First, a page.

This evening AMD announced their Q3 2018 results. Things were at the lower end of the guidance scale from last quarter, but the company still had some solid results. Q3 revenue was $1.65B as compared to Q3 2017’s $1.58B. It is down from the previous quarter’s high of $1.76B. At first glance this seems troubling, but the results are not as negative as one would assume. GAAP net income was a healthy $102M. Q3 2017 was at $61M while Q2 2018 was up at $116M. Profits did not fall nearly as much as one would expect with a decrease of $110M revenue quarter over quarter.
Probably the largest factor of the decrease was the negligible sales of GPUs to the crypto market. AMD had expected such a dropoff and warned about it in their Q2 guidance. That particular drop off was sudden and dramatic. AMD looks to continue to lose marketshare in add-in graphics due to their less competitive offerings across the spectrum. GeForce RTX sales of course did not impact AMD this previous quarter, but with no new AMD offerings on the horizon users look to have been waiting to see exactly what NVIDIA would release.
Ryzen sales have been steady and strong, making up some of the shortfall from the graphics market. Desktop chips are moving briskly for the company and continues to be a strong seller historically for the company. AMD is also starting to move more mobile processors, but it seems that the majority of parts are still desktop based. AMD looks to continue moving older inventory with aggressive pricing on those and manufacturing of the new 2000 series parts has been relatively smooth sailing for the company.
Enterprise, Embedded, and Semi-Custom had a strong quarter, but with less growth as some analysts had been hoping for. Semi-Custom was weaker this quarter, but IP revenue is up. Console chips are weaker at the moment due to the platforms being relatively mature and not exhibiting the sales of the previous two holiday seasons. To further offset the decrease in Semi-Custom, AMD is reporting that the enterprise products (GPU and EPYC) have seen good growth. Overall this division was down 5% from Q3 2017, but up 7% from the previous quarter.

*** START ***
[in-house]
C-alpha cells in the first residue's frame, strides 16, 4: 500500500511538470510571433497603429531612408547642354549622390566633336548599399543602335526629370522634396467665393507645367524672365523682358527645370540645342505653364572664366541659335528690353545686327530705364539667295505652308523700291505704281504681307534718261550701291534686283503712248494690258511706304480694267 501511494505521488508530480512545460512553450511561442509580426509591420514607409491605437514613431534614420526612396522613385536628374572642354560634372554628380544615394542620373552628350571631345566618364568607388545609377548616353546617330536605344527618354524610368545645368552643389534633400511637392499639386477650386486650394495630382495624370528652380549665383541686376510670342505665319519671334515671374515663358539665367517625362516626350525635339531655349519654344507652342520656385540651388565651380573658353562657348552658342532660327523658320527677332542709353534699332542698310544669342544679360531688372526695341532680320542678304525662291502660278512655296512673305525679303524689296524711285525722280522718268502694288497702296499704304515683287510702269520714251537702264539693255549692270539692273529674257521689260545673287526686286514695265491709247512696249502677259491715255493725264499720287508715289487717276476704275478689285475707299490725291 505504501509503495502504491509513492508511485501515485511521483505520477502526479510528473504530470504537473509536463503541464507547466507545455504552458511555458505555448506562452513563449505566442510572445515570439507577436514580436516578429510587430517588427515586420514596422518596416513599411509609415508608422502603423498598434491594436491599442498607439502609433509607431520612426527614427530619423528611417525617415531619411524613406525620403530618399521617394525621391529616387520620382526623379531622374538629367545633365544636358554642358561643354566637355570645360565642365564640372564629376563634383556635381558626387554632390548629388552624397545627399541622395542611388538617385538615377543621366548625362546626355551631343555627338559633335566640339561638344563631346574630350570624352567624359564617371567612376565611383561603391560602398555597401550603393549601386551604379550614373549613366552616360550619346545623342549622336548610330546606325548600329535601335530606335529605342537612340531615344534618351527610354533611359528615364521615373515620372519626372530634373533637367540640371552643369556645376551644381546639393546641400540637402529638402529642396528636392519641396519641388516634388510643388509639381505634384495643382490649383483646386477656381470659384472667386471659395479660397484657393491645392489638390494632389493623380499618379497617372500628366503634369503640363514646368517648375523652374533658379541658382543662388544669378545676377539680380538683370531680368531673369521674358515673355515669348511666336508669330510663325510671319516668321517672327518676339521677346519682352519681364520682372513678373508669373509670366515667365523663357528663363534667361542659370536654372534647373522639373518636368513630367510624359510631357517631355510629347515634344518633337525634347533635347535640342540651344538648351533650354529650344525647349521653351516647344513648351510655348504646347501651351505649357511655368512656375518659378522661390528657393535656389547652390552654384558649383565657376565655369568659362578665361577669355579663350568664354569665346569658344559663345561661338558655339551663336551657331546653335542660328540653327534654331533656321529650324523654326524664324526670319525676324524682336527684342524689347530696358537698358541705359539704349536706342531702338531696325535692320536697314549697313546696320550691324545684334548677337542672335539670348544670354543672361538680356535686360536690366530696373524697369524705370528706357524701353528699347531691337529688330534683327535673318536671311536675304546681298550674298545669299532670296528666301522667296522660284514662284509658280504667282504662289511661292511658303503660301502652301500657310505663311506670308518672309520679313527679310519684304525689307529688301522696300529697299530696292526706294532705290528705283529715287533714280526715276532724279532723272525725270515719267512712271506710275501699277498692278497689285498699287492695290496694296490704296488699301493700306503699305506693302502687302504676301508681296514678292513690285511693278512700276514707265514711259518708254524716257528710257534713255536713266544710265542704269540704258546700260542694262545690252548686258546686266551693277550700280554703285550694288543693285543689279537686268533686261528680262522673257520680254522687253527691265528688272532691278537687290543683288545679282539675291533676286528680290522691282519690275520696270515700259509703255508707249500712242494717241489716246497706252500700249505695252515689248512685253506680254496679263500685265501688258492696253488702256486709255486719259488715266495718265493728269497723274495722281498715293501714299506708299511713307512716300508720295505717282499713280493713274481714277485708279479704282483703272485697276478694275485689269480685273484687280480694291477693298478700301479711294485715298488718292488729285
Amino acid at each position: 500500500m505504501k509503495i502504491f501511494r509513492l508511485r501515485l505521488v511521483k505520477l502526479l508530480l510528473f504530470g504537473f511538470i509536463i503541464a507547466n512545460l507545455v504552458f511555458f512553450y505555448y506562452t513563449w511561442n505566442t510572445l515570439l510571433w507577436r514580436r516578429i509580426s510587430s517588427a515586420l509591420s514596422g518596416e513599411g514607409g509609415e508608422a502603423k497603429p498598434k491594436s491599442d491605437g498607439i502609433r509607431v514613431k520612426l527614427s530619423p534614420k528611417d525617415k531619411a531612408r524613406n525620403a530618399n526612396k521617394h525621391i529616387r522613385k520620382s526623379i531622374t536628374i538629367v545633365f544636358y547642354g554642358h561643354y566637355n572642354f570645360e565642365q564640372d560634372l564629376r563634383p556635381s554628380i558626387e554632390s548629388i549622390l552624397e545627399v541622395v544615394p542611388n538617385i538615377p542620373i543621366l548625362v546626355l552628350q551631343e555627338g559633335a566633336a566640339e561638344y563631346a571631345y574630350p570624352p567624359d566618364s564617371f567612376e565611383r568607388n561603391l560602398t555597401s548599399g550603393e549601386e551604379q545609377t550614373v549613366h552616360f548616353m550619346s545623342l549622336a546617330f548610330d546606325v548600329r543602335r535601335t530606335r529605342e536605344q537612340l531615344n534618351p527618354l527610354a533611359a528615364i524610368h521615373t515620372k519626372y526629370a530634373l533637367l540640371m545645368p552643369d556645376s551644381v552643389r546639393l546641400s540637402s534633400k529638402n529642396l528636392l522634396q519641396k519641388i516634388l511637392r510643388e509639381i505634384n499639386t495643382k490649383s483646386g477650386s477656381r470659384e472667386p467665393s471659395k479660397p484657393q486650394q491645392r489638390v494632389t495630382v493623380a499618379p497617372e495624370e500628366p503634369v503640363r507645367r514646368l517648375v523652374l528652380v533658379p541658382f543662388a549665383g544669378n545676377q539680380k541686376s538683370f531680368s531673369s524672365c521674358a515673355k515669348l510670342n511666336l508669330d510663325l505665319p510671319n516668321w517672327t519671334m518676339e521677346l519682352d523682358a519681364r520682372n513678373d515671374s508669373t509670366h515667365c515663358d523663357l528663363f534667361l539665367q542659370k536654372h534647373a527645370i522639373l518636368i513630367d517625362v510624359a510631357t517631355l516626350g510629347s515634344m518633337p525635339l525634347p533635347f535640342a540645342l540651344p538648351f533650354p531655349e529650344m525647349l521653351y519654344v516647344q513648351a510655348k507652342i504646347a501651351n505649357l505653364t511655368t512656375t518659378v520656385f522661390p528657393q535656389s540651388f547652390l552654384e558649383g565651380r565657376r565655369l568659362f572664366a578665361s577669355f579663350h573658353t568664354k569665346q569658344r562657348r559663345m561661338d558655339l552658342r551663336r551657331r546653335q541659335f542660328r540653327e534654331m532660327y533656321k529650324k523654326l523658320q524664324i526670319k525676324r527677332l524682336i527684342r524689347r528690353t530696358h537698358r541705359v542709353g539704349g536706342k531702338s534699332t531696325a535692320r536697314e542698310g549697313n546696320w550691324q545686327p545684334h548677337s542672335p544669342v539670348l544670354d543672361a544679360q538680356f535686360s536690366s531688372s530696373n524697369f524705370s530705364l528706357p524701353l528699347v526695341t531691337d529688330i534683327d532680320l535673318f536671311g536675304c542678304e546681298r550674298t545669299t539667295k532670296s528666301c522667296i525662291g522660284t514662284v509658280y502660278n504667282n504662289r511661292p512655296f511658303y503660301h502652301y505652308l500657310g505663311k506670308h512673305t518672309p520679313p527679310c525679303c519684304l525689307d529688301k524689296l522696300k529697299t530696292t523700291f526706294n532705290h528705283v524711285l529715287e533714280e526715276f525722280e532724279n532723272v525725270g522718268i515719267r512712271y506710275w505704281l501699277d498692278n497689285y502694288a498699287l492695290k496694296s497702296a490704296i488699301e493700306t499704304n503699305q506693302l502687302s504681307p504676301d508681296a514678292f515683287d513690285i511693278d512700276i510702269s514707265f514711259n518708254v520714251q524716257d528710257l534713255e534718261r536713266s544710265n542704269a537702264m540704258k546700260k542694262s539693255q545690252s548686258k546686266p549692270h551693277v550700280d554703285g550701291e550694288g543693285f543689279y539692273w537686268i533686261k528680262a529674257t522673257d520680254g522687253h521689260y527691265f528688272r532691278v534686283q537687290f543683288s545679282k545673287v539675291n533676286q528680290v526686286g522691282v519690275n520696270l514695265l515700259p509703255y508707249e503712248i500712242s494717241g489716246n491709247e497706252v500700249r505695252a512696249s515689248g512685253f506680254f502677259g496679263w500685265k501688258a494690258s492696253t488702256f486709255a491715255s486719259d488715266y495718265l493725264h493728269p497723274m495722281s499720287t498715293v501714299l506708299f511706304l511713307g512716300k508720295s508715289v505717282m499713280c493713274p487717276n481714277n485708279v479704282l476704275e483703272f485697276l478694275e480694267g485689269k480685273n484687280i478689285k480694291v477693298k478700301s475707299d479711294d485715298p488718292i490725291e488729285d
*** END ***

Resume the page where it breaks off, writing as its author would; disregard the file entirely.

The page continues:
Perhaps the most interesting figure of this is Gross Margins. AMD was able to improve margins from 36% to 40%. This 4% increase quarter on quarter is a significant jump for the company. This means that AMD continues to keep costs under control for the company and is able to deliver product more efficiently than in the year before. It is still a far cry from Intel and NVIDIA, which typically have magins between 55% to 65%. AMD has a long ways to go before reaching that kind of level. Part of the margin offset was again due to IP licensing. If IP licensing was removed then we would see 38% margins rather than 40%.
So what are the overall lessons of the past quarter? EPYC sales are not as brisk as analysts had hoped for, but they are also not non-existent. It has shown solid growth for the company and has offset shortfalls in other areas of the company. Their IP and Semi-Custom areas are still very solid, even though AMD does suffer from console lifecycles and downturns. GPUs continue to sell, but not nearly at the rate they were due to the crypto market. Their Polaris based options are well suited to compete in the sub-$300 US market. The Vega based products were finally down to MSRP, but they had a harder time going against the mature and well liked GeForce GTX 1070 and 1080 products. This will be further compounded with the introduction of the RTX products in those price ranges.